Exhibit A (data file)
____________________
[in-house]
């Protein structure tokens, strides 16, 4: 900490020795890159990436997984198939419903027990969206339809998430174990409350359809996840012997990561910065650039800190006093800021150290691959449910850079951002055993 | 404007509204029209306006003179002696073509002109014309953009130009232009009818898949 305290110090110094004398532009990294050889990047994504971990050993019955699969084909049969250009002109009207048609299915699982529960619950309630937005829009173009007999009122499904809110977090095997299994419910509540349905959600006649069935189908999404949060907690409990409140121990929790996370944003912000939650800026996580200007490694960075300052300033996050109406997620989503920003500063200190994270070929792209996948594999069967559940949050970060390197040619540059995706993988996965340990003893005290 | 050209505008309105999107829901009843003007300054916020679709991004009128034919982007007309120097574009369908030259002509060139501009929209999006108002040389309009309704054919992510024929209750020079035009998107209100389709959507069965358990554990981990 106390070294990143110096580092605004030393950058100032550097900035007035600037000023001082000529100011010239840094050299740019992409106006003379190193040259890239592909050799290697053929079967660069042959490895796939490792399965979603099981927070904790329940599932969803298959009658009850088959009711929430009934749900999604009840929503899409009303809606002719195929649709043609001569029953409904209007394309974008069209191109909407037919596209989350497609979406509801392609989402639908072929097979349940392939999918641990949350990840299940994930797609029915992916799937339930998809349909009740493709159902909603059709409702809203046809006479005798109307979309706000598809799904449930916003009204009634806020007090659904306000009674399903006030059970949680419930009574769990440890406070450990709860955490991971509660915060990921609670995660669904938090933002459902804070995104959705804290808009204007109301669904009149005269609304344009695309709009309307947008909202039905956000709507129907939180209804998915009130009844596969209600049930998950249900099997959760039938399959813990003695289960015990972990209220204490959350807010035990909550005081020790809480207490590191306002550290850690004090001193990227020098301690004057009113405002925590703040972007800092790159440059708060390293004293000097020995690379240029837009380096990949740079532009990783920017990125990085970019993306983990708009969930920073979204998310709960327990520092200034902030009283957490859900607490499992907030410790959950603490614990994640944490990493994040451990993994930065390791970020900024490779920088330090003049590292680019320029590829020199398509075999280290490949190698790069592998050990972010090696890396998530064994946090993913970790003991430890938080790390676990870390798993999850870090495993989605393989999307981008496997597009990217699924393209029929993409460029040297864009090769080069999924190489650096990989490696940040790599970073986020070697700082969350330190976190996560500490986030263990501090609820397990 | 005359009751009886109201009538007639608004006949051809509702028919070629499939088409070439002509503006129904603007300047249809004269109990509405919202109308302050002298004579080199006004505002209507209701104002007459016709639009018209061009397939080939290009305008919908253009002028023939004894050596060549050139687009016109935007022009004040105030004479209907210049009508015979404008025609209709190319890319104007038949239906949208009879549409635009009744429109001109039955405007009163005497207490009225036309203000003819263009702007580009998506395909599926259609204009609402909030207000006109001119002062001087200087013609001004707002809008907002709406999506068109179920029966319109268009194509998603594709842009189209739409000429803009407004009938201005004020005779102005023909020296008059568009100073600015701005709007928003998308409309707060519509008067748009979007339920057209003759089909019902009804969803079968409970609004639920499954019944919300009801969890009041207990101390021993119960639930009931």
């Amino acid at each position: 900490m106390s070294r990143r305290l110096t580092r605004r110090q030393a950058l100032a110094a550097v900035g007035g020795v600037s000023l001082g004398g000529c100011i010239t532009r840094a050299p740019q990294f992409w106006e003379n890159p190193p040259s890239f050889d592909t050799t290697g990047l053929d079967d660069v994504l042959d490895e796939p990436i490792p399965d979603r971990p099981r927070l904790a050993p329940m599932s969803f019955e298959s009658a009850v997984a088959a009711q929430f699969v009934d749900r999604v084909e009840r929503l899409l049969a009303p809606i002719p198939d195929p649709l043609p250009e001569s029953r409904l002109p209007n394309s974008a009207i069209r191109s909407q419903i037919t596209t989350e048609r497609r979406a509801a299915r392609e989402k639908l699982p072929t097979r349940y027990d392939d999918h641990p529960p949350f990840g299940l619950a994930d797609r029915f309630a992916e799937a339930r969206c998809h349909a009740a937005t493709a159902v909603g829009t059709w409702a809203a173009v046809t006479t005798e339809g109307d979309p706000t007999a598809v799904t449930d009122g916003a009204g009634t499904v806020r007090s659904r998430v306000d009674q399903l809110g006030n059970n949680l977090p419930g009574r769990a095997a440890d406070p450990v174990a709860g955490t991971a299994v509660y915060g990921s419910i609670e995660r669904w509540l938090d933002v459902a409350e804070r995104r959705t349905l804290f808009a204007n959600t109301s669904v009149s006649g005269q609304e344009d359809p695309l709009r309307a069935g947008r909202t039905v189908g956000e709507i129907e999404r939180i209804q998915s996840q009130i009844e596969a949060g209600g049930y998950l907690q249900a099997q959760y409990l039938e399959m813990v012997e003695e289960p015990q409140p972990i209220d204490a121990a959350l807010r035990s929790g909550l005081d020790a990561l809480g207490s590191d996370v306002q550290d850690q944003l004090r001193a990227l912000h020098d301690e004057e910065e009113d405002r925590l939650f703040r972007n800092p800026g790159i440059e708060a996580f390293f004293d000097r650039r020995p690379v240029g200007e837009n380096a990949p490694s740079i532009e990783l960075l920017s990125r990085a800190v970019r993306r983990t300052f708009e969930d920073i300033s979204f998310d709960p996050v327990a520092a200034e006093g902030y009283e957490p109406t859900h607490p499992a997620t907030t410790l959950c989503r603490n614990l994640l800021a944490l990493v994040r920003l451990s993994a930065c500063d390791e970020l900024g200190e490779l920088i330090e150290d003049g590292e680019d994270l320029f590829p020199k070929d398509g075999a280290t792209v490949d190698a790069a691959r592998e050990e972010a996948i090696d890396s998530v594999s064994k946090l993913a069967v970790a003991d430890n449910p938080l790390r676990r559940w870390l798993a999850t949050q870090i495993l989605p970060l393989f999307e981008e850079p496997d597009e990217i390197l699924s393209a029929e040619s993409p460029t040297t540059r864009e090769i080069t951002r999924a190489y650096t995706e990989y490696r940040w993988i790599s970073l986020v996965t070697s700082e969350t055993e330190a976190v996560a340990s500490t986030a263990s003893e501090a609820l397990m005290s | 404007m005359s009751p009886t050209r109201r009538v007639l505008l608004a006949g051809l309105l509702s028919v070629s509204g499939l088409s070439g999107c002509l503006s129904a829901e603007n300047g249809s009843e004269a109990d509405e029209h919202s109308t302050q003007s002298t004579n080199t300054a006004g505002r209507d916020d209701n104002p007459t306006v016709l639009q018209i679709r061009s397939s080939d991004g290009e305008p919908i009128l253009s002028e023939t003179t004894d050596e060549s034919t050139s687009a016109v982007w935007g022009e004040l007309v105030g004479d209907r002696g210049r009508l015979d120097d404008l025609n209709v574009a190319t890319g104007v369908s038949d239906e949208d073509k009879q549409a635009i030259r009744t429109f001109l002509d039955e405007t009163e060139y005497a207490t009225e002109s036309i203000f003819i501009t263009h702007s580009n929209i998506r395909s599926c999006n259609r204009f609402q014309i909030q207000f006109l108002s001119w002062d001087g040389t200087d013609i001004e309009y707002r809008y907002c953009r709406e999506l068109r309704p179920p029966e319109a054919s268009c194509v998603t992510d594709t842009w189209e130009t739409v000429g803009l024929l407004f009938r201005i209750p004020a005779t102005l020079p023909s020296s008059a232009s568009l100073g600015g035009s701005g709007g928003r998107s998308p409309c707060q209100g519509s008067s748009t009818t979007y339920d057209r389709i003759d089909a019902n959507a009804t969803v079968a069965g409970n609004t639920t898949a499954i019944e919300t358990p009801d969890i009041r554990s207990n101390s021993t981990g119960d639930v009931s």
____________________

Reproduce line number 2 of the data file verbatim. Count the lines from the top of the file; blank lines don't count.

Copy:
């Protein structure tokens, strides 16, 4: 900490020795890159990436997984198939419903027990969206339809998430174990409350359809996840012997990561910065650039800190006093800021150290691959449910850079951002055993 | 404007509204029209306006003179002696073509002109014309953009130009232009009818898949 305290110090110094004398532009990294050889990047994504971990050993019955699969084909049969250009002109009207048609299915699982529960619950309630937005829009173009007999009122499904809110977090095997299994419910509540349905959600006649069935189908999404949060907690409990409140121990929790996370944003912000939650800026996580200007490694960075300052300033996050109406997620989503920003500063200190994270070929792209996948594999069967559940949050970060390197040619540059995706993988996965340990003893005290 | 050209505008309105999107829901009843003007300054916020679709991004009128034919982007007309120097574009369908030259002509060139501009929209999006108002040389309009309704054919992510024929209750020079035009998107209100389709959507069965358990554990981990 106390070294990143110096580092605004030393950058100032550097900035007035600037000023001082000529100011010239840094050299740019992409106006003379190193040259890239592909050799290697053929079967660069042959490895796939490792399965979603099981927070904790329940599932969803298959009658009850088959009711929430009934749900999604009840929503899409009303809606002719195929649709043609001569029953409904209007394309974008069209191109909407037919596209989350497609979406509801392609989402639908072929097979349940392939999918641990949350990840299940994930797609029915992916799937339930998809349909009740493709159902909603059709409702809203046809006479005798109307979309706000598809799904449930916003009204009634806020007090659904306000009674399903006030059970949680419930009574769990440890406070450990709860955490991971509660915060990921609670995660669904938090933002459902804070995104959705804290808009204007109301669904009149005269609304344009695309709009309307947008909202039905956000709507129907939180209804998915009130009844596969209600049930998950249900099997959760039938399959813990003695289960015990972990209220204490959350807010035990909550005081020790809480207490590191306002550290850690004090001193990227020098301690004057009113405002925590703040972007800092790159440059708060390293004293000097020995690379240029837009380096990949740079532009990783920017990125990085970019993306983990708009969930920073979204998310709960327990520092200034902030009283957490859900607490499992907030410790959950603490614990994640944490990493994040451990993994930065390791970020900024490779920088330090003049590292680019320029590829020199398509075999280290490949190698790069592998050990972010090696890396998530064994946090993913970790003991430890938080790390676990870390798993999850870090495993989605393989999307981008496997597009990217699924393209029929993409460029040297864009090769080069999924190489650096990989490696940040790599970073986020070697700082969350330190976190996560500490986030263990501090609820397990 | 005359009751009886109201009538007639608004006949051809509702028919070629499939088409070439002509503006129904603007300047249809004269109990509405919202109308302050002298004579080199006004505002209507209701104002007459016709639009018209061009397939080939290009305008919908253009002028023939004894050596060549050139687009016109935007022009004040105030004479209907210049009508015979404008025609209709190319890319104007038949239906949208009879549409635009009744429109001109039955405007009163005497207490009225036309203000003819263009702007580009998506395909599926259609204009609402909030207000006109001119002062001087200087013609001004707002809008907002709406999506068109179920029966319109268009194509998603594709842009189209739409000429803009407004009938201005004020005779102005023909020296008059568009100073600015701005709007928003998308409309707060519509008067748009979007339920057209003759089909019902009804969803079968409970609004639920499954019944919300009801969890009041207990101390021993119960639930009931």